Cobalt-60 source of radiation in west Delhi, say experts

Cobalt-60 source of radiation in west Delhi, say experts


A view of the spot where a mild radiation leakage took place in West Delhi industrial area in the capital after a scrap dealer and his three employees suffered burn injuries and fell unconscious after they came in contact with Cobalt - 60, in New Delhi on Thursday. PTI Scientists from the Bhaba Atomic Research Centre (BARC) and Narora Atomic Power Station also scanned Mayapuri Industrial area this morning to examine whether there was any other source of a similar emission in the vicinity.

Panic was triggered in the locality last night after the news of a radiation leak broke out with five persons falling ill after coming in contact with a "mysterious shining object" in a scrap shop.

"The experts have identified the material as Cobalt-60. They have identified six sources of Cobalt-60 from the scrap shop," B B Bhattacharya, member of National Disaster Management Authority and former Director of BARC, said.

Cobalt-60 is a radioactive isotope of cobalt, which is a hard, lustrous, grey metal. Cobalt-based colours and pigments have been used since ancient times for jewellery and paints, and miners have long used the name kobold ore for some minerals.

Bhattacharjee said Cobalt-60 is used in fabrication work, specially for welding steel. It is also used in radiotherapy for treating cancer.

The experts, who first collected and isolated the mysterious shining object from the scrap shop in Mayapuri Industrial area in a sophisticated lid, had sent it for further investigations.

According to Deputy Commissioner of Police (West) Sharad Aggarwal, experts visited the Mayapuri scrap market this morning also and scanned the area to check whether there was any other source of radiation emission in the vicinity.

"The team had identified the source of radiation. They have collected the material and isolated it. They are examining it," Aggarwal said.

Bhattacharjee said the radiation was from a "very powerful source" as Deepak Jain, the scrap dealer undergoing treatment in Apollo Hospital, is in a serious condition.

After the news came to light last night, police cordoned off the area upto one km and did not allow people to enter the locality. There are around 200 scrap shops in the market.

Scientists from the Crisis Management Group of Department of Atomic Energy (DAE) and Atomic Energy Regulation Board had last night carried out the survey of the extent of radiation in the area.

The incident came to light yesterday when Jain, the scrap dealer who suffered serious burn injuries, was yesterday rushed to Apollo Hospital which informed the government that he had suffered radiation, officials said.

Jain fell unconscious and his hands had turned black after coming into contact with the object, part of medical waste which was bought from a city hospital. Four workers employed by him also suffered injuries in the incident.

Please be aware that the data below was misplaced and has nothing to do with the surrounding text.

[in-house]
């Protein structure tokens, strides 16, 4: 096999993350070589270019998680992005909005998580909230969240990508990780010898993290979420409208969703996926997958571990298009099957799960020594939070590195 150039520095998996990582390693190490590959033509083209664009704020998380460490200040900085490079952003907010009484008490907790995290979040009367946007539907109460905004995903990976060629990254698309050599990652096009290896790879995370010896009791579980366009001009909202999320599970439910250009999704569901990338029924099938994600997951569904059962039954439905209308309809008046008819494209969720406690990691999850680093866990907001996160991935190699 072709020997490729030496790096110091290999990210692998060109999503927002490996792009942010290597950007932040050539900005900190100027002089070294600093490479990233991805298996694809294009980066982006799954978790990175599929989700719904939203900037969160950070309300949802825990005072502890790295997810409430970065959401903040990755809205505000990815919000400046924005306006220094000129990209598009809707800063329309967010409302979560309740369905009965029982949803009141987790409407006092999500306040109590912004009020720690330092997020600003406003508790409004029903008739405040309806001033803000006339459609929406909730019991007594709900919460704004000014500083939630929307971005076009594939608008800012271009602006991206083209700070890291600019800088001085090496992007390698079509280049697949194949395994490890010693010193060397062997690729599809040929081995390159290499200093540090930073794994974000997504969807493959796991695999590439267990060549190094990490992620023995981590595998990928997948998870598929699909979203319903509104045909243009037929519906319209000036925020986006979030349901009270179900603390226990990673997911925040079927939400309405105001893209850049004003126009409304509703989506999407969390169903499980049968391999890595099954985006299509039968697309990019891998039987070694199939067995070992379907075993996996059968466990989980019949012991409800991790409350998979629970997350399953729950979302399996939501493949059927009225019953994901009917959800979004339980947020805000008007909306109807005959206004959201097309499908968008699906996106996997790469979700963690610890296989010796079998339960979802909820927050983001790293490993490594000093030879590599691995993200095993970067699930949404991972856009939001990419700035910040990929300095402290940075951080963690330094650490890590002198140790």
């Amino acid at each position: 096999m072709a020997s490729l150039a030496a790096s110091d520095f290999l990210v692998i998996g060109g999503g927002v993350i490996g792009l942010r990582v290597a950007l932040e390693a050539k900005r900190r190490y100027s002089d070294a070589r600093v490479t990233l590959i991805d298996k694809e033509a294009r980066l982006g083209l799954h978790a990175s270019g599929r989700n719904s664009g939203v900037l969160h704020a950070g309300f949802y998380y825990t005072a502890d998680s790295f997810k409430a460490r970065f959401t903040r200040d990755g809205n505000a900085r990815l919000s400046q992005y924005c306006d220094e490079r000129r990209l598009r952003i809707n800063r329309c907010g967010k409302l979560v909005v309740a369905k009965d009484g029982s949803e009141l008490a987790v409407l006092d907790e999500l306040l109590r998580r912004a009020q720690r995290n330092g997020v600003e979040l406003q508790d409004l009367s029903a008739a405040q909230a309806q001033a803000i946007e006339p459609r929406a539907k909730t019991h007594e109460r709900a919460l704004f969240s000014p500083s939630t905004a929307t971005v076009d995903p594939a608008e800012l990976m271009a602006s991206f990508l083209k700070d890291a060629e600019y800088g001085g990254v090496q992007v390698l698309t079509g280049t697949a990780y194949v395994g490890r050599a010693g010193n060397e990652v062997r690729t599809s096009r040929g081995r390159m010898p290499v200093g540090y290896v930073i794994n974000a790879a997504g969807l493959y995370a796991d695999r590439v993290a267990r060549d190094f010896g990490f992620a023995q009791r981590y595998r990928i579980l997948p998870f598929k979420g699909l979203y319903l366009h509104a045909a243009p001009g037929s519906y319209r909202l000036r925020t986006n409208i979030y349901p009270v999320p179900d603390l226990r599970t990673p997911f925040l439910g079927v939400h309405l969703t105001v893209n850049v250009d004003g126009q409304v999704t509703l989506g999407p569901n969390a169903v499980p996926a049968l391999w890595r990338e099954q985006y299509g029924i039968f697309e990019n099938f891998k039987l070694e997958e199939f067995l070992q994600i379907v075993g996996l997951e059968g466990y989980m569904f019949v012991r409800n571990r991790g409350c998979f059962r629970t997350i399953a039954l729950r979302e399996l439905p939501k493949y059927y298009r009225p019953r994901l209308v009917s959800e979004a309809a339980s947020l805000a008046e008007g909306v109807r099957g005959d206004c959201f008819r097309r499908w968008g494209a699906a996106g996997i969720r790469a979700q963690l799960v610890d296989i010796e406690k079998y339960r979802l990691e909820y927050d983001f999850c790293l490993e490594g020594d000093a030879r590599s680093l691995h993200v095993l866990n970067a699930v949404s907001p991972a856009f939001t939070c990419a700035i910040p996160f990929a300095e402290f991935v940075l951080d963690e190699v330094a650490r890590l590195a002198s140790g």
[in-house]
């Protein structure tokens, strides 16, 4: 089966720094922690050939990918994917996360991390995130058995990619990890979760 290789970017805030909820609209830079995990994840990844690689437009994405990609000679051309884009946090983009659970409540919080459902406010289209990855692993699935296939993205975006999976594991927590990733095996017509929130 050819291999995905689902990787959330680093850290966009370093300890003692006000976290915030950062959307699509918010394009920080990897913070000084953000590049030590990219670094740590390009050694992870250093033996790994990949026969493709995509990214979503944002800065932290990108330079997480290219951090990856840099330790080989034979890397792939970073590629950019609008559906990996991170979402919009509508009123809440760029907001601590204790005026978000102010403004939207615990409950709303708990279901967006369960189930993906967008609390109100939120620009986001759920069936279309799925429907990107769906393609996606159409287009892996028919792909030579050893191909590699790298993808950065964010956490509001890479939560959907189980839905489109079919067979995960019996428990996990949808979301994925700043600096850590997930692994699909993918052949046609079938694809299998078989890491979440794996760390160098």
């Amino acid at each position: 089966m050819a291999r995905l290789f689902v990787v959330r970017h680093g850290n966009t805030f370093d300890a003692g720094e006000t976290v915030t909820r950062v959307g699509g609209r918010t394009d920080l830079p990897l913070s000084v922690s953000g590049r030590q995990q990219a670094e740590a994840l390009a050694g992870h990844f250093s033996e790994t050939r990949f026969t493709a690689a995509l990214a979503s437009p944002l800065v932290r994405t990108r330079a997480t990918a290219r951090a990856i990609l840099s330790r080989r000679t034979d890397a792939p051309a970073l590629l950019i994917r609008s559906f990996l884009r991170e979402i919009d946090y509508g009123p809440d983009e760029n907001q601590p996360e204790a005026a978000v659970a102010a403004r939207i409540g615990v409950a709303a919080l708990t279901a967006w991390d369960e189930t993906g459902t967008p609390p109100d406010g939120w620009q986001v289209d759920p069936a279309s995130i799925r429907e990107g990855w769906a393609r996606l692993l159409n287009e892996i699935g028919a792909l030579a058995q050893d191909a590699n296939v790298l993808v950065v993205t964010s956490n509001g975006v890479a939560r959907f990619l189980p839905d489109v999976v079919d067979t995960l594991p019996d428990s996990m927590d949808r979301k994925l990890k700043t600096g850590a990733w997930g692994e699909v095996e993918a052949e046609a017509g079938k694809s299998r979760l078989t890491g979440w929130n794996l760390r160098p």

Soon after the radiation, safety officer of Apollo Hospital informed the authorities that Jain has been exposed to radiation. A team from NDMA's Emergency Response Centre then rushed to the spot in the afternoon.

They were joined by a six member team, including a doctor, from BARC later last evening besides ten scientists from Narora Atomic Power Plant.

According to a senior official, the radioactive substances were put in an almirah by the scrap dealer who was unaware of its radio-activity.

Bhattacharya said they were looking for more sources of radiation in the market. "It is a very congested area. We feel that more people were exposed to radiation as the material was there for about a week," he said.

"We have asked the authorities to properly examine the locality as well as people in the area," Bhattacharya said.

Asked how the material made it to scrap, he said, the scrap dealers do not have requisite instruments to check whether any material they collect is radioactive or not.

"We do not know the source from where it came from. Whether it came from abroad or not, we do not know. Hopefully, we will be able to ascertain the facts soon," he said.

"We are yet to get details. We do not know whether the operator hid the source. Such material sometimes come to the public domain," he said.

Jain's relative Rajesh said that there were small black patches on the scrap dealer's body and they kept getting worse. Locals said there was a peculiar smell in the area.

Ajay, a resident of Mayapuri said, the scrap was brought to the shop about a week ago.
"They were cleaning the object when one of the labourers started losing hair. His finger nails also broke. Others also then fell ill," Ajay said.

Though police suspect that the dealer bought the material from a city hospital, they are also investigating reports whether he got it from Faridabad.

"We are also probing whether the scrap material originated from abroad," a senior police official said.

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